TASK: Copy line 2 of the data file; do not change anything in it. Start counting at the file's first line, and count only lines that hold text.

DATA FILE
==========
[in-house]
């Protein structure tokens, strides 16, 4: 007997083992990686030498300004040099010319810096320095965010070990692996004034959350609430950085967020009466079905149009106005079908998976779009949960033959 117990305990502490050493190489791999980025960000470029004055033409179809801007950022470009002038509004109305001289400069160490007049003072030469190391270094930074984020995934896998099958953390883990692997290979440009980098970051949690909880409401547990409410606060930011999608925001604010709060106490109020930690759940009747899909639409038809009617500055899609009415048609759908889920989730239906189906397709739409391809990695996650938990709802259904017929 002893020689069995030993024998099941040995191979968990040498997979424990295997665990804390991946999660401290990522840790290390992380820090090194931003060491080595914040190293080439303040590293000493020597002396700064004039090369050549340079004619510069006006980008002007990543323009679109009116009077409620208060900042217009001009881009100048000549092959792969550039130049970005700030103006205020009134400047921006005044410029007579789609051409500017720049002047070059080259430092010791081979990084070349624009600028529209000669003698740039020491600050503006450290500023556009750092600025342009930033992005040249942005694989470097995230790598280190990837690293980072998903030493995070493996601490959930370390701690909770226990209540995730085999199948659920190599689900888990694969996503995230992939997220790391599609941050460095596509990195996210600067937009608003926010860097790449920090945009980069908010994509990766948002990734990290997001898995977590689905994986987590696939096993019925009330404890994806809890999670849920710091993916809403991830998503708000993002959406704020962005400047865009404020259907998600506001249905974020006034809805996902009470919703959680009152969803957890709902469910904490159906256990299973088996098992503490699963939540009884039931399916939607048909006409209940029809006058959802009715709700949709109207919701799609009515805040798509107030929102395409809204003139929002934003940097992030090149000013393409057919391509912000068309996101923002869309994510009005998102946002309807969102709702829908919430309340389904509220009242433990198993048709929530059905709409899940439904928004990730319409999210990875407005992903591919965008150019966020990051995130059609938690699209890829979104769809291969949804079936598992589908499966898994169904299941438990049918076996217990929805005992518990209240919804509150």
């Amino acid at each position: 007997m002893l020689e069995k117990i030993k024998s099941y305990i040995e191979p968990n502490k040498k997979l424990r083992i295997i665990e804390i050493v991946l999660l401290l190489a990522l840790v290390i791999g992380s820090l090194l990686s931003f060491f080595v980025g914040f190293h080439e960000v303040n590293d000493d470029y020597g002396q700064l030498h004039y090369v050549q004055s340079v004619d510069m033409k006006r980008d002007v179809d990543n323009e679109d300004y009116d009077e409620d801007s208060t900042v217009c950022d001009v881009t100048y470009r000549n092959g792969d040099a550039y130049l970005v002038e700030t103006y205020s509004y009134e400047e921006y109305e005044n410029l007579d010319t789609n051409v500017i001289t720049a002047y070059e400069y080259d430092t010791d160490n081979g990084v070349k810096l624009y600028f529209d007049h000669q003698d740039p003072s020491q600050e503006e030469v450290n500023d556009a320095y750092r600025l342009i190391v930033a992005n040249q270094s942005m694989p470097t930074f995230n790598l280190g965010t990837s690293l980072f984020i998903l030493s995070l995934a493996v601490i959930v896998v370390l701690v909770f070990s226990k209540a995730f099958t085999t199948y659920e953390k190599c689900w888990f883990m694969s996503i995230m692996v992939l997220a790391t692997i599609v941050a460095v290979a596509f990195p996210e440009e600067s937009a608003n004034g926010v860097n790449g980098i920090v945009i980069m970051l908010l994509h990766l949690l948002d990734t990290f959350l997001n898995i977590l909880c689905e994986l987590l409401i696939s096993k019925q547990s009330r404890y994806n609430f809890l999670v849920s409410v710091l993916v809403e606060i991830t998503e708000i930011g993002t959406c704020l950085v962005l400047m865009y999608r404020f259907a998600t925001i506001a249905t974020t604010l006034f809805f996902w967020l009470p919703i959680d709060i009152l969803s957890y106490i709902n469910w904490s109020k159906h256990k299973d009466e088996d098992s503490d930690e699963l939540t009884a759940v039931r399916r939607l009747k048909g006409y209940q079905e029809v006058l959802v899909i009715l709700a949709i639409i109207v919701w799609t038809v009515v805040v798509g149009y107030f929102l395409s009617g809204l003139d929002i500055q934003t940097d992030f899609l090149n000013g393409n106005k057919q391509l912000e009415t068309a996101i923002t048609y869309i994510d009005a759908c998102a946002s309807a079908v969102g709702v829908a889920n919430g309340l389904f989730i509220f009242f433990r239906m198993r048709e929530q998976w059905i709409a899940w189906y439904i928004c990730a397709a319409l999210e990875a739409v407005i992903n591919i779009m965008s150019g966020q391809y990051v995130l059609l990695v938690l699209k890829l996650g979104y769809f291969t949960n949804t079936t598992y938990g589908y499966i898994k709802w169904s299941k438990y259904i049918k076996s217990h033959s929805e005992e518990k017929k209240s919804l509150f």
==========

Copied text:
């Protein structure tokens, strides 16, 4: 007997083992990686030498300004040099010319810096320095965010070990692996004034959350609430950085967020009466079905149009106005079908998976779009949960033959 117990305990502490050493190489791999980025960000470029004055033409179809801007950022470009002038509004109305001289400069160490007049003072030469190391270094930074984020995934896998099958953390883990692997290979440009980098970051949690909880409401547990409410606060930011999608925001604010709060106490109020930690759940009747899909639409038809009617500055899609009415048609759908889920989730239906189906397709739409391809990695996650938990709802259904017929 002893020689069995030993024998099941040995191979968990040498997979424990295997665990804390991946999660401290990522840790290390992380820090090194931003060491080595914040190293080439303040590293000493020597002396700064004039090369050549340079004619510069006006980008002007990543323009679109009116009077409620208060900042217009001009881009100048000549092959792969550039130049970005700030103006205020009134400047921006005044410029007579789609051409500017720049002047070059080259430092010791081979990084070349624009600028529209000669003698740039020491600050503006450290500023556009750092600025342009930033992005040249942005694989470097995230790598280190990837690293980072998903030493995070493996601490959930370390701690909770226990209540995730085999199948659920190599689900888990694969996503995230992939997220790391599609941050460095596509990195996210600067937009608003926010860097790449920090945009980069908010994509990766948002990734990290997001898995977590689905994986987590696939096993019925009330404890994806809890999670849920710091993916809403991830998503708000993002959406704020962005400047865009404020259907998600506001249905974020006034809805996902009470919703959680009152969803957890709902469910904490159906256990299973088996098992503490699963939540009884039931399916939607048909006409209940029809006058959802009715709700949709109207919701799609009515805040798509107030929102395409809204003139929002934003940097992030090149000013393409057919391509912000068309996101923002869309994510009005998102946002309807969102709702829908919430309340389904509220009242433990198993048709929530059905709409899940439904928004990730319409999210990875407005992903591919965008150019966020990051995130059609938690699209890829979104769809291969949804079936598992589908499966898994169904299941438990049918076996217990929805005992518990209240919804509150």